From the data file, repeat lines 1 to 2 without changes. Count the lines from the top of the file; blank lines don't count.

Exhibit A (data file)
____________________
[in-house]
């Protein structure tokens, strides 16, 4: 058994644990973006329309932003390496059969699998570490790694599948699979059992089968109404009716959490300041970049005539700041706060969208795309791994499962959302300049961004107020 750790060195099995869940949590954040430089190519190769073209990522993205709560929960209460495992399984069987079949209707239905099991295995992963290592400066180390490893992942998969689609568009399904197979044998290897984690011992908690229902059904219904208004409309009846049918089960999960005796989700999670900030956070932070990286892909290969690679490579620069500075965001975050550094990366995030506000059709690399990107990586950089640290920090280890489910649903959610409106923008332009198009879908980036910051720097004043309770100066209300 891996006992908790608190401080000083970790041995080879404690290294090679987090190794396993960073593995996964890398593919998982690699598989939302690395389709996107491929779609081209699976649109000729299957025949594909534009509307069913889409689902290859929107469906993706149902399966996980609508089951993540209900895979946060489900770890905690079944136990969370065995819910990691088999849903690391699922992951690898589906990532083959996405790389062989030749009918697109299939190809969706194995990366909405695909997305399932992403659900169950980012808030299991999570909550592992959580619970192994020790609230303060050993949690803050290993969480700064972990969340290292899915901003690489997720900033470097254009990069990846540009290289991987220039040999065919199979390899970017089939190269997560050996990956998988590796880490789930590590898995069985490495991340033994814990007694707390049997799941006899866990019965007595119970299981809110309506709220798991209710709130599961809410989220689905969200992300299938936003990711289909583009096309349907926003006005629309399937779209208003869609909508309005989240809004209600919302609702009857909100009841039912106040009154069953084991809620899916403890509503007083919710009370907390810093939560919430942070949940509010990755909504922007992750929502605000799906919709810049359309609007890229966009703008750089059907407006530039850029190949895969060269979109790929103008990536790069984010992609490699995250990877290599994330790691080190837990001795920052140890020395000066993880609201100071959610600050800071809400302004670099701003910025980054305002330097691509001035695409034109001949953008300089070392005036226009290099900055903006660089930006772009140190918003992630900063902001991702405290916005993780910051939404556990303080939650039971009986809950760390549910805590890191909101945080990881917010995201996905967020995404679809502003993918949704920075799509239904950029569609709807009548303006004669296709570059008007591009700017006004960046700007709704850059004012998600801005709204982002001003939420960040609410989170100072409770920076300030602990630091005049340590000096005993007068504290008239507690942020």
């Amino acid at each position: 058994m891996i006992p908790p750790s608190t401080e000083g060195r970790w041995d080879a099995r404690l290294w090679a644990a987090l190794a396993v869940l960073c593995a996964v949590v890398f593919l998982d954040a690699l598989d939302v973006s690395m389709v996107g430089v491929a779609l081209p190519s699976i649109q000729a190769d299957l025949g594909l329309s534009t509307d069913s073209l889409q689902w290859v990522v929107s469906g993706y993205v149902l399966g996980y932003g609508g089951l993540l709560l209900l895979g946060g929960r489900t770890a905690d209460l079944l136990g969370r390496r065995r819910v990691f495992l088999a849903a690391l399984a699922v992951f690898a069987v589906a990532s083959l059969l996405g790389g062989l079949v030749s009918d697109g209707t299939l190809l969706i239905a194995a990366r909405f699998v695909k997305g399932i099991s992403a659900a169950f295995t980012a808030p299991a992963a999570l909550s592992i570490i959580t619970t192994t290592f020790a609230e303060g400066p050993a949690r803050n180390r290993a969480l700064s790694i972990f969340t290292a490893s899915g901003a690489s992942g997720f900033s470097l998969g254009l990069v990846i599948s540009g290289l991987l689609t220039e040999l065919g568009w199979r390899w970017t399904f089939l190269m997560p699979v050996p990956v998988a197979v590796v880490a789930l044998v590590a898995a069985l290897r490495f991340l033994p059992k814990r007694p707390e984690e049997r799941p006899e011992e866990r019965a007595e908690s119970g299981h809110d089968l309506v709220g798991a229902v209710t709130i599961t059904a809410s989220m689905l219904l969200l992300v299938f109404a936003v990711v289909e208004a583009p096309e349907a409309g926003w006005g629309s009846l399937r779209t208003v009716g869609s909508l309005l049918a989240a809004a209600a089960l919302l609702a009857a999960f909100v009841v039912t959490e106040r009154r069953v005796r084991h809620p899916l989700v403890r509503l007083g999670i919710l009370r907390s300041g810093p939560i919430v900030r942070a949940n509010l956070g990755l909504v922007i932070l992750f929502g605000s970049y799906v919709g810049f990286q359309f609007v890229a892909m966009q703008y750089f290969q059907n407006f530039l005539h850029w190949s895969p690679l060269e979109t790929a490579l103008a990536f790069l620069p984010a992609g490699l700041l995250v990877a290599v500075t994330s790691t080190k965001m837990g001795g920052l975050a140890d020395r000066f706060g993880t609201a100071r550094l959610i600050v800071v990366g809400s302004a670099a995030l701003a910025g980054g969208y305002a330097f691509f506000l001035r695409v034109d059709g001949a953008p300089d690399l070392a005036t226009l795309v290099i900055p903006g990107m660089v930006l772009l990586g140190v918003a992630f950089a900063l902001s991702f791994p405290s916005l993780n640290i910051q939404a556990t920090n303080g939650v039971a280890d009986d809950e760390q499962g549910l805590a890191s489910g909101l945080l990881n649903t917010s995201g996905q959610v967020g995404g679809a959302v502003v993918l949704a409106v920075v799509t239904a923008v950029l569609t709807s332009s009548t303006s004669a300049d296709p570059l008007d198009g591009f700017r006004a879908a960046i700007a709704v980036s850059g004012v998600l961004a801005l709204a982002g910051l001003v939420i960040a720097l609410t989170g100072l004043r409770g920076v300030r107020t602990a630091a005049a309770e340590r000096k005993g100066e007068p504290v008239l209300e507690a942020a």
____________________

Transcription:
[in-house]
């Protein structure tokens, strides 16, 4: 058994644990973006329309932003390496059969699998570490790694599948699979059992089968109404009716959490300041970049005539700041706060969208795309791994499962959302300049961004107020 750790060195099995869940949590954040430089190519190769073209990522993205709560929960209460495992399984069987079949209707239905099991295995992963290592400066180390490893992942998969689609568009399904197979044998290897984690011992908690229902059904219904208004409309009846049918089960999960005796989700999670900030956070932070990286892909290969690679490579620069500075965001975050550094990366995030506000059709690399990107990586950089640290920090280890489910649903959610409106923008332009198009879908980036910051720097004043309770100066209300 891996006992908790608190401080000083970790041995080879404690290294090679987090190794396993960073593995996964890398593919998982690699598989939302690395389709996107491929779609081209699976649109000729299957025949594909534009509307069913889409689902290859929107469906993706149902399966996980609508089951993540209900895979946060489900770890905690079944136990969370065995819910990691088999849903690391699922992951690898589906990532083959996405790389062989030749009918697109299939190809969706194995990366909405695909997305399932992403659900169950980012808030299991999570909550592992959580619970192994020790609230303060050993949690803050290993969480700064972990969340290292899915901003690489997720900033470097254009990069990846540009290289991987220039040999065919199979390899970017089939190269997560050996990956998988590796880490789930590590898995069985490495991340033994814990007694707390049997799941006899866990019965007595119970299981809110309506709220798991209710709130599961809410989220689905969200992300299938936003990711289909583009096309349907926003006005629309399937779209208003869609909508309005989240809004209600919302609702009857909100009841039912106040009154069953084991809620899916403890509503007083919710009370907390810093939560919430942070949940509010990755909504922007992750929502605000799906919709810049359309609007890229966009703008750089059907407006530039850029190949895969060269979109790929103008990536790069984010992609490699995250990877290599994330790691080190837990001795920052140890020395000066993880609201100071959610600050800071809400302004670099701003910025980054305002330097691509001035695409034109001949953008300089070392005036226009290099900055903006660089930006772009140190918003992630900063902001991702405290916005993780910051939404556990303080939650039971009986809950760390549910805590890191909101945080990881917010995201996905967020995404679809502003993918949704920075799509239904950029569609709807009548303006004669296709570059008007591009700017006004960046700007709704850059004012998600801005709204982002001003939420960040609410989170100072409770920076300030602990630091005049340590000096005993007068504290008239507690942020």